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New hires don’t always meet requirements

Staff writer

Most job descriptions — particularly those at government agencies — list specific training or education required for the post.

That was the case when Peabody advertised for a new public works superintendent and when Marion sought a new city clerk.

Peabody last week named Zac Thackston as its superintendent, promoting him from interim superintendent at $22 an hour.

City council members voted 4-1 to do so. Catherine Weems cast the lone “no” vote.

Council members praised Thackston for filling in since December.

Thackston has completed some but not all of the required training for the job — certification of a first water and wastewater class but not a second. Thackston hopes to complete the Level 2 class later this year.

The city had a superintendent for about a year before he stepped down in December. The job had been vacant since then.

“I think you’re doing an excellent job as well,” Weems told Thackston at the council’s meeting last week. “My only hesitation is I’d like to see you accomplish it before taking you from interim to permanent.”

Weems knew she was in a minority, but she stressed “those certifications are a job requirement.”

City treasurer Lori Pickens cautioned the council not to pass Thackston up.

He could earn more at other places, she said, and the job had been advertised extensively with no interest.

Lack of applicants is a common problem in both government and private sectors in Marion County.

Former Florence city clerk Janet Robinson became Marion’s clerk earlier this year. But her predecessor, Tiffany Jeffrey, has had to step in to help her do the job.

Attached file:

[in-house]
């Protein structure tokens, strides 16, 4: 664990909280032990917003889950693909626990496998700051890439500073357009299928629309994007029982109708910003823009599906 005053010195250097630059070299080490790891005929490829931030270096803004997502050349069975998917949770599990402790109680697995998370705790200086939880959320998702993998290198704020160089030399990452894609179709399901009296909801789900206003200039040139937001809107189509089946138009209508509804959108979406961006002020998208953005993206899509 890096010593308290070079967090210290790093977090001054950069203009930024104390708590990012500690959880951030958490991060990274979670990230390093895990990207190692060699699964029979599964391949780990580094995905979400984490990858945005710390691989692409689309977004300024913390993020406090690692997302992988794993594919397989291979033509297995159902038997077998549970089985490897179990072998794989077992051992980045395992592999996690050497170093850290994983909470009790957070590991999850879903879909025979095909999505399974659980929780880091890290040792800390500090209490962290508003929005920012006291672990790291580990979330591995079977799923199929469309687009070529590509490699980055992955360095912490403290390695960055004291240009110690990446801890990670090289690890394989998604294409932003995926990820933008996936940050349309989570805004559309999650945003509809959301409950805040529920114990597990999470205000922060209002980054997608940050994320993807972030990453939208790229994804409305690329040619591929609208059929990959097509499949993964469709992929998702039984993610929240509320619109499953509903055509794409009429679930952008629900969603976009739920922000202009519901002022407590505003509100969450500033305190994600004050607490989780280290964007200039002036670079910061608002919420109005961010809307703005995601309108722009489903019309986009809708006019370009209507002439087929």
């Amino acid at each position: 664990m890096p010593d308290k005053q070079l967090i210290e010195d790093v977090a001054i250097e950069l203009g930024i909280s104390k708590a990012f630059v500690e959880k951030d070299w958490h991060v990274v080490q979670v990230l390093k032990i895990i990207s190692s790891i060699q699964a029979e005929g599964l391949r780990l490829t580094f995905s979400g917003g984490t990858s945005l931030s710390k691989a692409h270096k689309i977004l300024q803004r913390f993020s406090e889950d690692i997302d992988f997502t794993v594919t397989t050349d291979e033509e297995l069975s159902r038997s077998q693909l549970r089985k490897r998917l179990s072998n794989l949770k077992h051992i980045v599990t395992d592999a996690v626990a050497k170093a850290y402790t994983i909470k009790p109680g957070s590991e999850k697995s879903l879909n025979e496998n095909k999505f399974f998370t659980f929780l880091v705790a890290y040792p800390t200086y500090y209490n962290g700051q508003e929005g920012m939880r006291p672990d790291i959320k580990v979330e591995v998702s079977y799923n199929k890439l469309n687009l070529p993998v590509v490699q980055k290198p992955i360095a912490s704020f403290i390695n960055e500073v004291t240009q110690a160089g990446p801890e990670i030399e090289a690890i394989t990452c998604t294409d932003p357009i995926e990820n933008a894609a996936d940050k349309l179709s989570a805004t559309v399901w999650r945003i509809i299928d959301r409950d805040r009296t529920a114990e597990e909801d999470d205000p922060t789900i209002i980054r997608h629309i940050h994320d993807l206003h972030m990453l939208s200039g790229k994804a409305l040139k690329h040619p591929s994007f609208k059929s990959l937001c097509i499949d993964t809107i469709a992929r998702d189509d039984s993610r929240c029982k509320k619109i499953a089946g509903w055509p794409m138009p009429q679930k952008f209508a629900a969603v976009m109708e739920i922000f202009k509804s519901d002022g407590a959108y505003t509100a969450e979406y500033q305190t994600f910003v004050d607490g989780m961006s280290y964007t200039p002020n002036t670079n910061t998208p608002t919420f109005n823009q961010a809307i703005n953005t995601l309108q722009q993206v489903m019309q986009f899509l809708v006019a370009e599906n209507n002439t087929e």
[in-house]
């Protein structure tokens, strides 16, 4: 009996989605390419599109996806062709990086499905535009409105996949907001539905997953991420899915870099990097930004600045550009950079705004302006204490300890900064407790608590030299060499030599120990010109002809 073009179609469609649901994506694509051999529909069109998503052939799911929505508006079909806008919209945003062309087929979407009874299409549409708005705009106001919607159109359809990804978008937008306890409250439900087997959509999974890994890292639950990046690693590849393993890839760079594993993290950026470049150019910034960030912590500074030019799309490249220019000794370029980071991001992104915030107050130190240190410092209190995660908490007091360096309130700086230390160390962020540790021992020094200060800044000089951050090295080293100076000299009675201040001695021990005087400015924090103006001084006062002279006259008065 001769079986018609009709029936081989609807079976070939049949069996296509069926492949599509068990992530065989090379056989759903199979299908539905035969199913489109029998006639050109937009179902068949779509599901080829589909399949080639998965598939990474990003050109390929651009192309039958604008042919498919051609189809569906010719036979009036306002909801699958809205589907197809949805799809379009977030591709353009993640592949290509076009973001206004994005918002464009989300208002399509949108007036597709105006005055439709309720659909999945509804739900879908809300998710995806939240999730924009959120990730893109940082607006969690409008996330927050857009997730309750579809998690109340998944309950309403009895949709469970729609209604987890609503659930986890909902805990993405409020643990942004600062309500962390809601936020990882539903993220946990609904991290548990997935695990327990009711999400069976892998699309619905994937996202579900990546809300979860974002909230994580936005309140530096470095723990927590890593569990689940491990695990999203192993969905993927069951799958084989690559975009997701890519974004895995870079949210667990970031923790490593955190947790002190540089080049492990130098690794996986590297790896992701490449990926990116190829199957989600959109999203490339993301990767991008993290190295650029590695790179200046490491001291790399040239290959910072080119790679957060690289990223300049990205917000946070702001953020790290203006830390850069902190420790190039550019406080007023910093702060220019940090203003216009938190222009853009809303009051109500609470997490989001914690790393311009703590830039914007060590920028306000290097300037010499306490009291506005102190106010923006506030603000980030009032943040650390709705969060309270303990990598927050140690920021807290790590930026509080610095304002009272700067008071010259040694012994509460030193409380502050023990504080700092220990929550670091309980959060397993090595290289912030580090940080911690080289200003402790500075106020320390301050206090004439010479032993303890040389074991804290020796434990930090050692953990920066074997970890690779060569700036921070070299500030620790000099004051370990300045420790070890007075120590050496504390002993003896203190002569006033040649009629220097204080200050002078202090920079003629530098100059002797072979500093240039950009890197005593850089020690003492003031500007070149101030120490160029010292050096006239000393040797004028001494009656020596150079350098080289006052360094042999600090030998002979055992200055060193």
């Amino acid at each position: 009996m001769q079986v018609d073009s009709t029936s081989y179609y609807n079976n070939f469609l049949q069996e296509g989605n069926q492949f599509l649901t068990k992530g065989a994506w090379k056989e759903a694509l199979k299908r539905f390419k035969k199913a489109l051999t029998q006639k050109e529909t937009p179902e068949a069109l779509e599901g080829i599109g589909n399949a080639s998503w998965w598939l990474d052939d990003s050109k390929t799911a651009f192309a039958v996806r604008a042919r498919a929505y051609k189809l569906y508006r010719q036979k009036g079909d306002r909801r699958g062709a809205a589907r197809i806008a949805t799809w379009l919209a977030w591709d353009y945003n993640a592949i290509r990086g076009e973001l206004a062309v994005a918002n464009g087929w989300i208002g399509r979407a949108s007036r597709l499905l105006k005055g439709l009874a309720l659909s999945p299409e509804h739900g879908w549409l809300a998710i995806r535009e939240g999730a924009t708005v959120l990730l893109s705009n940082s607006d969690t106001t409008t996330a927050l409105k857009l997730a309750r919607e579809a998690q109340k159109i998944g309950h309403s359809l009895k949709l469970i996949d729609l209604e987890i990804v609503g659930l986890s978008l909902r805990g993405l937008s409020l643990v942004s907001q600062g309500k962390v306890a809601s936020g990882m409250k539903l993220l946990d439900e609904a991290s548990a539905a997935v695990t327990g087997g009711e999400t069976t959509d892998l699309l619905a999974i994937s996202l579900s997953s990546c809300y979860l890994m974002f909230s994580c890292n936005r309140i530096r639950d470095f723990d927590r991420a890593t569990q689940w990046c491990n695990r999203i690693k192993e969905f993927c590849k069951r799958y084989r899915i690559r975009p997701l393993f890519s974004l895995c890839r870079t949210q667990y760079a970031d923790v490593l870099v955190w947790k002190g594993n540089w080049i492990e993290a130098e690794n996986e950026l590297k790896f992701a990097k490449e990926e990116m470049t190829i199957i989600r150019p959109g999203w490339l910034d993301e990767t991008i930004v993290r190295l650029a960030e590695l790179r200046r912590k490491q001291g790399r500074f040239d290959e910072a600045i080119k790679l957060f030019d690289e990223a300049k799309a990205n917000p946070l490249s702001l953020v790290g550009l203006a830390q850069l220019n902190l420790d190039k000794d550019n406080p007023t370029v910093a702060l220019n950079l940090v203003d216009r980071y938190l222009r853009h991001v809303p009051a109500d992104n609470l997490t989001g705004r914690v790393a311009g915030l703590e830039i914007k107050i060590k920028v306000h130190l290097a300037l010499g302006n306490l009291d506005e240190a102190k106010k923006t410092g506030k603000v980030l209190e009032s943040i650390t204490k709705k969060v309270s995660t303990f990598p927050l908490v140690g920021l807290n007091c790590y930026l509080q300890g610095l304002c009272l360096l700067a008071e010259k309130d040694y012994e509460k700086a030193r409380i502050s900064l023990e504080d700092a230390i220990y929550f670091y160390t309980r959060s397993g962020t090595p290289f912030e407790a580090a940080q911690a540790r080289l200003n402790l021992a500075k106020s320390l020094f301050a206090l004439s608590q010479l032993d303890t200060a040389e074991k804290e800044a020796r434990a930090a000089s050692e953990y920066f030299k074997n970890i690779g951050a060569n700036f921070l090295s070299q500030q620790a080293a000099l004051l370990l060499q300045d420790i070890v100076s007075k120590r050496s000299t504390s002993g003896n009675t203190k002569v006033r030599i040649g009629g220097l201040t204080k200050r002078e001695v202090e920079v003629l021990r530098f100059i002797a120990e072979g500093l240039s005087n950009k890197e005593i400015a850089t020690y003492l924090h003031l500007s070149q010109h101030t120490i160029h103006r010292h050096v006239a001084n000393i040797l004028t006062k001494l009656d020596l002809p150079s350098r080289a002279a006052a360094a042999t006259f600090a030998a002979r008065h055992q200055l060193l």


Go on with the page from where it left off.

The city has contracted with Jeffrey’s new employer, the Loyd Group, to have Jeffrey train Robinson and assistant city clerk and treasurer Becky Makovec at a rate of $100 an hour.

Cities “have to be flexible sometimes when finding staff to fill positions,” Weems wrote in an email Monday. “Frankly, I think that Zac is doing a good job overall, and I hope to continue to see positive results,”

“The personnel committee, which consists of myself, Councilman Reynolds and the mayor, had discussed the subject of whether or not to move forward with transitioning Zac from interim to director.  I expressed my opinion of moving forward with hiring another public works employee and that I would support the promotion of Zac when he completes his Class II water and wastewater certification at the end of this year.”

Peabody council member typically discuss personnel matters in executive session, she wrote.

“That is where the discussion belonged in my opinion,” Weems wrote. “I was elected by my community to make good, thoughtful decisions.  I believe it is important to stand up for what is in the best interest of the community. 

“These certifications help ensure the health and safety of our community, and I stand behind my opinion that these are critical milestones that need to be met to be successful in this position.”

In other business, the council voted unanimously to award Pickens a $500 bonus for her efforts keeping City Hall operational after former city clerk Taylor Ensminger resigned.

Gina VanCuren is the new city clerk in Peabody.

Last modified May 17, 2023

 

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